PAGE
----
13. [13]. Cf. Hamilton, supra note 6, at 221 (“Let it be supposed, that the difference of price, in two Countries, of a given quantity of manual labour requisite to the fabrication of a given article is as 10; and that some mechanic power is introduced into both countries, which performing half the necessary labour, leaves only half to be done by hand, it is evident, that the difference in the cost of the fabrication of the article in question, in the two countries, as far as it is connected with the price of labour, will be reduced from 10[] to 5, in consequence of the introduction of that power. This circumstance is worthy of the most particular attention. It diminishes immensely one of the objections most strenuously urged, against the success of manufactures in the United States.”).

  14. [14]. Id. at 202. Hamilton’s diagnosis and prescription have both been validated (in retrospect) by historians. See Douglass North, Industrialization in the United States, in VI, Part II The Cambridge Economic History of Europe 673, 676 (H.J. Habakkuk & M. Postan eds. 1965) (“A third element [along with market growth due to immigration and settlement, and investments in human capital such as education and training] in the success of American manufacturing in the critical years [1790–1830] was the development of indigenous labour-saving innovations to cut costs. The result was a more capital-intensive industry at a very early stage which was able to compete successfully with lower-wage, more labour-intensive industries abroad.”).

  15. [15]. Hamilton, supra note 6, at 284 (“In countries where there is great private wealth, much may be effected by the voluntary contributions of patriotic individuals; but in a community situated like that of the United States, the public purse must supply the deficiency of private resource. In what can it be so useful, as in prompting and improving the efforts of industry?”).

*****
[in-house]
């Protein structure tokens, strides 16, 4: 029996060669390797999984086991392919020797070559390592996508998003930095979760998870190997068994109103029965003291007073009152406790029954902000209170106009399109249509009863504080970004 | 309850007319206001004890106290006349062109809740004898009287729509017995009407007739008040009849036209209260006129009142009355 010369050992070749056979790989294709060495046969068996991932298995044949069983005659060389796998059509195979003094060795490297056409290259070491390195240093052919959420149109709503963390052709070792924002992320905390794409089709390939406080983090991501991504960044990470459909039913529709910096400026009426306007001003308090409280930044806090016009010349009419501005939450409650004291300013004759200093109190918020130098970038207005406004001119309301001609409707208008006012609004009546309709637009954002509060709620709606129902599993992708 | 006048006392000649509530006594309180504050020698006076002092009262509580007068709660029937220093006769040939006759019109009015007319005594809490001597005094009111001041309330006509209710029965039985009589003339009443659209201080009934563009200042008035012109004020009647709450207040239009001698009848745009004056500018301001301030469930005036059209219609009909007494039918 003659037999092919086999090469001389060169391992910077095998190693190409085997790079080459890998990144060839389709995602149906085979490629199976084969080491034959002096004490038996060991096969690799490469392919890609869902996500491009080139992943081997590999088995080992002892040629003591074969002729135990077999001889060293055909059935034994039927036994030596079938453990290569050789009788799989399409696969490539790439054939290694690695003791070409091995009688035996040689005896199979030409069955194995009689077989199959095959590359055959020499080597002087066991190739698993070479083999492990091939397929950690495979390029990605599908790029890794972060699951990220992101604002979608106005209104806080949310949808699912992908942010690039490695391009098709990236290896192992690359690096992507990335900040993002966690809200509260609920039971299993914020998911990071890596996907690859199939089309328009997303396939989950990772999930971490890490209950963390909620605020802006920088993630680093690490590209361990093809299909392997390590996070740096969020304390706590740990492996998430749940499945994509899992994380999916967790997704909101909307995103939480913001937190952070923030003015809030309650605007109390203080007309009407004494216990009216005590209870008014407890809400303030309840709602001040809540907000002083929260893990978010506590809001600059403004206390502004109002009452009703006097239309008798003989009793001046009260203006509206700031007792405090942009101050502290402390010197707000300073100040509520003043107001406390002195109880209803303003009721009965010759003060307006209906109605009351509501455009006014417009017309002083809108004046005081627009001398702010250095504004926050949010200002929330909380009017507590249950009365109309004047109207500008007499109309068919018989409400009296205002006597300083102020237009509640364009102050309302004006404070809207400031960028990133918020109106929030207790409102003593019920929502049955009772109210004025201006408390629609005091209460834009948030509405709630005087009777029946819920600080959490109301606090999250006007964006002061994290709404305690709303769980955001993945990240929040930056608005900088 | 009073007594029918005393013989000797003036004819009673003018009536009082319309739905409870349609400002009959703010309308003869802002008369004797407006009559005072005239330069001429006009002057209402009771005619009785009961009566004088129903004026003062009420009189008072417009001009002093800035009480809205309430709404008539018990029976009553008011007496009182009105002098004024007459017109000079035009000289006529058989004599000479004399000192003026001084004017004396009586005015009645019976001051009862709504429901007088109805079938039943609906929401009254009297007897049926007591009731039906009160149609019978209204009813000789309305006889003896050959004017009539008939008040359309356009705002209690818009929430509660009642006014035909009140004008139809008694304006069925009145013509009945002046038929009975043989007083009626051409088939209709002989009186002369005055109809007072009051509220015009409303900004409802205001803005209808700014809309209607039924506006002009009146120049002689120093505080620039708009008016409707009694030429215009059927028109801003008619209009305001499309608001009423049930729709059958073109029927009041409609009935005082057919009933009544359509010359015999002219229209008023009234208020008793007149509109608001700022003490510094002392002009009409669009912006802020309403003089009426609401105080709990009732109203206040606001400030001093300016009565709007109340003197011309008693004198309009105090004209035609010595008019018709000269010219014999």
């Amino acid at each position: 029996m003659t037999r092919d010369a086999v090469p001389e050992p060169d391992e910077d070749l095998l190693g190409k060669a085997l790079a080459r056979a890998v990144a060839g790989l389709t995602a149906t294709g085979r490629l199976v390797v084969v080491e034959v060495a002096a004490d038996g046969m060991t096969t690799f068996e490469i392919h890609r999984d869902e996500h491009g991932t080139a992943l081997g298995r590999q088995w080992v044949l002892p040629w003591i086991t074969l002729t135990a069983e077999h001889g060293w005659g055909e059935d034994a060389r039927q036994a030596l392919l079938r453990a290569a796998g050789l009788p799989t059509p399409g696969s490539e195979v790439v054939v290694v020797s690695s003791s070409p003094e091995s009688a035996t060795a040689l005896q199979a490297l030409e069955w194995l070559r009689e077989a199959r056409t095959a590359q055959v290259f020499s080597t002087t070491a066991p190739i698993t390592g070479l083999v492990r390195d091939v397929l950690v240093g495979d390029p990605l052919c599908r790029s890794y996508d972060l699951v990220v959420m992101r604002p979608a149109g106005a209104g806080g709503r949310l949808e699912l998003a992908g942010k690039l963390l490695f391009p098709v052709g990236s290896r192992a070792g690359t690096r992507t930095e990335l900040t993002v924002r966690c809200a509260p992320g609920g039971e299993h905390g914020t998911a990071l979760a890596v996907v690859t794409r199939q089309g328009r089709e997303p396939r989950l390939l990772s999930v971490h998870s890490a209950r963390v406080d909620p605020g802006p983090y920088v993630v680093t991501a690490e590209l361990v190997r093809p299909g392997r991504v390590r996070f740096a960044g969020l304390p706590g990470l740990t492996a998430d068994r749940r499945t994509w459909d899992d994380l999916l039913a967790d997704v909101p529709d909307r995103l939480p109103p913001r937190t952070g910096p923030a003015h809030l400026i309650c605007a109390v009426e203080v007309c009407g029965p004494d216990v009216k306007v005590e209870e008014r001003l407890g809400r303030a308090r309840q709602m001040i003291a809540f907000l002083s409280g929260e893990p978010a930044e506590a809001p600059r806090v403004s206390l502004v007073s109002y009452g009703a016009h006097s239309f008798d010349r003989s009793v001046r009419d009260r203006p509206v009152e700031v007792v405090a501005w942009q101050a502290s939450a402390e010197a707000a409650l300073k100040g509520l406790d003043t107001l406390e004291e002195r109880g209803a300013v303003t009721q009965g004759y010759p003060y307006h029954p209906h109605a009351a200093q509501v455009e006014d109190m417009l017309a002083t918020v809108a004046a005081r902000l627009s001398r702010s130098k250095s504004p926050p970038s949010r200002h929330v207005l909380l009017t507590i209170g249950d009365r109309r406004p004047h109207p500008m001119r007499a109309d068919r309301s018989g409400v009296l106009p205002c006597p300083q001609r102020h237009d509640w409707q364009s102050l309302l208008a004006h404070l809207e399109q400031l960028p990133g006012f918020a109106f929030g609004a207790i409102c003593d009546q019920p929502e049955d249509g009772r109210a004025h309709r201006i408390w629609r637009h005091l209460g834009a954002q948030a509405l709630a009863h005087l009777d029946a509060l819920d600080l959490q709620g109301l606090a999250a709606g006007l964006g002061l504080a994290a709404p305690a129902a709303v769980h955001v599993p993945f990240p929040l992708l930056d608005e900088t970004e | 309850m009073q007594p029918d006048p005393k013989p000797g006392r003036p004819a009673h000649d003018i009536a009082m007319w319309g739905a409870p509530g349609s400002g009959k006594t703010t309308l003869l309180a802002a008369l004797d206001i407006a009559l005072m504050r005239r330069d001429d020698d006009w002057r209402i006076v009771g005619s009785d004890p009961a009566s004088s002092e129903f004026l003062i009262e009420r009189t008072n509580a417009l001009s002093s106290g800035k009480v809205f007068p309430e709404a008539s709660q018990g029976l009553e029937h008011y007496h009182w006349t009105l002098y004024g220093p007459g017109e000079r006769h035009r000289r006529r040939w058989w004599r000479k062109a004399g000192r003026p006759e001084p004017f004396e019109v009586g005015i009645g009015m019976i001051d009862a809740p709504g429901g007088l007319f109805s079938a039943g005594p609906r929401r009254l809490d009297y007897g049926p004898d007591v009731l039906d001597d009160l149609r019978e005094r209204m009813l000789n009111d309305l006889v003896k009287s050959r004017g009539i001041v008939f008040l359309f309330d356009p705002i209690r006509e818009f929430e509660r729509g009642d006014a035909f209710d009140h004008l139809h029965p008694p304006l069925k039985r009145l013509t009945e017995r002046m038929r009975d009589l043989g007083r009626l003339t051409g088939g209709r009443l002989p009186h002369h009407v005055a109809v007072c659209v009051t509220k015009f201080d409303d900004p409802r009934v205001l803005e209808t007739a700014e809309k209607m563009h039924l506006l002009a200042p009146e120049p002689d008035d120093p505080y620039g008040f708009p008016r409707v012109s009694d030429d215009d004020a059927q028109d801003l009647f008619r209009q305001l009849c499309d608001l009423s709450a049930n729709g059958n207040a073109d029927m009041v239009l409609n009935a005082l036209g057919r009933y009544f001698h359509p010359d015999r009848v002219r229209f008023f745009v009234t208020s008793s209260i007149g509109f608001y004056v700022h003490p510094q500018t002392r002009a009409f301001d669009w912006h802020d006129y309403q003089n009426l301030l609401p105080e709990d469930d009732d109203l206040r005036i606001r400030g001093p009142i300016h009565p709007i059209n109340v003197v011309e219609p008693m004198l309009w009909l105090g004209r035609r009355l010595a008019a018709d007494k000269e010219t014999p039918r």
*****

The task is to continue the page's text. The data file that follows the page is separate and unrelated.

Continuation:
16. [16]. And, to be fair, encouragement for the acquisition of craft technologies whose export was explicitly forbidden by foreign governments. See Doron Ben-Atar, Alexander Hamilton’s Alternative: Technology Piracy and the Report on Manufactures, 52 Wm. & Mary Q. 389, 398–400 (1995). It is interesting to note in this respect that this is the very behavior the U.S. now objects to, insofar as it is a policy pursued by the People’s Republic of China. In that sense, before there was “Made in China 2025,” there was “Made in the U.S. 1805.”

  17. [17]. Hamilton, supra note 6, at 253 (emphasis omitted).

  18. [18]. Edward C. Walterscheid, Patents and Manufacturing in the Early Republic, 80 J. Pat. & Trademark Off. Soc’y 855, 862–63 (1998) (“[T]he first patent petition presented to the first federal Congress in 1789 had requested financial assistance for the inventor which the House declined to do, not only because of ‘the present deranged state of our finances’ but also because of a doubt ‘whether the Legislature has power, by the Constitution, to go further in rewarding the inventors of useful machines, or discoveries in sciences, than merely to secure to them for a time the right of making, publishing and vending them.’ Five years later, another House Committee would take essentially the same position.” (footnote omitted)).